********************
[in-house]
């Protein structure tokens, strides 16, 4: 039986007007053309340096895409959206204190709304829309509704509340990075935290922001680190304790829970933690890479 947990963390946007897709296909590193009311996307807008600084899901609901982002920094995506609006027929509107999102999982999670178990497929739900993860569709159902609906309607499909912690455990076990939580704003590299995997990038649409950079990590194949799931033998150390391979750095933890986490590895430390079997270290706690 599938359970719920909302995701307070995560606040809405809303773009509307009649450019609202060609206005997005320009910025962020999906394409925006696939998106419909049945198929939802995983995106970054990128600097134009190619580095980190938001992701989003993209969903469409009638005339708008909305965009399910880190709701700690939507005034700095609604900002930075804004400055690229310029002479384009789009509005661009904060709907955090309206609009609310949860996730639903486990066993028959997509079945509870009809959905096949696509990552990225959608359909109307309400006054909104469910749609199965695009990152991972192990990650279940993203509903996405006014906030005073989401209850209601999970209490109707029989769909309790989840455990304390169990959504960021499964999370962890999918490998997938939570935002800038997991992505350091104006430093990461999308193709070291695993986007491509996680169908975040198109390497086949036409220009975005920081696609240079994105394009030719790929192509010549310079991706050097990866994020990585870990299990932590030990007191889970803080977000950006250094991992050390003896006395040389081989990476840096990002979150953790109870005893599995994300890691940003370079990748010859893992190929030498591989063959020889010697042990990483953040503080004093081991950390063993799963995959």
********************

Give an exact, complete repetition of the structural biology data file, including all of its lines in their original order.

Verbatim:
[in-house]
């Protein structure tokens, strides 16, 4: 039986007007053309340096895409959206204190709304829309509704509340990075935290922001680190304790829970933690890479 947990963390946007897709296909590193009311996307807008600084899901609901982002920094995506609006027929509107999102999982999670178990497929739900993860569709159902609906309607499909912690455990076990939580704003590299995997990038649409950079990590194949799931033998150390391979750095933890986490590895430390079997270290706690 599938359970719920909302995701307070995560606040809405809303773009509307009649450019609202060609206005997005320009910025962020999906394409925006696939998106419909049945198929939802995983995106970054990128600097134009190619580095980190938001992701989003993209969903469409009638005339708008909305965009399910880190709701700690939507005034700095609604900002930075804004400055690229310029002479384009789009509005661009904060709907955090309206609009609310949860996730639903486990066993028959997509079945509870009809959905096949696509990552990225959608359909109307309400006054909104469910749609199965695009990152991972192990990650279940993203509903996405006014906030005073989401209850209601999970209490109707029989769909309790989840455990304390169990959504960021499964999370962890999918490998997938939570935002800038997991992505350091104006430093990461999308193709070291695993986007491509996680169908975040198109390497086949036409220009975005920081696609240079994105394009030719790929192509010549310079991706050097990866994020990585870990299990932590030990007191889970803080977000950006250094991992050390003896006395040389081989990476840096990002979150953790109870005893599995994300890691940003370079990748010859893992190929030498591989063959020889010697042990990483953040503080004093081991950390063993799963995959």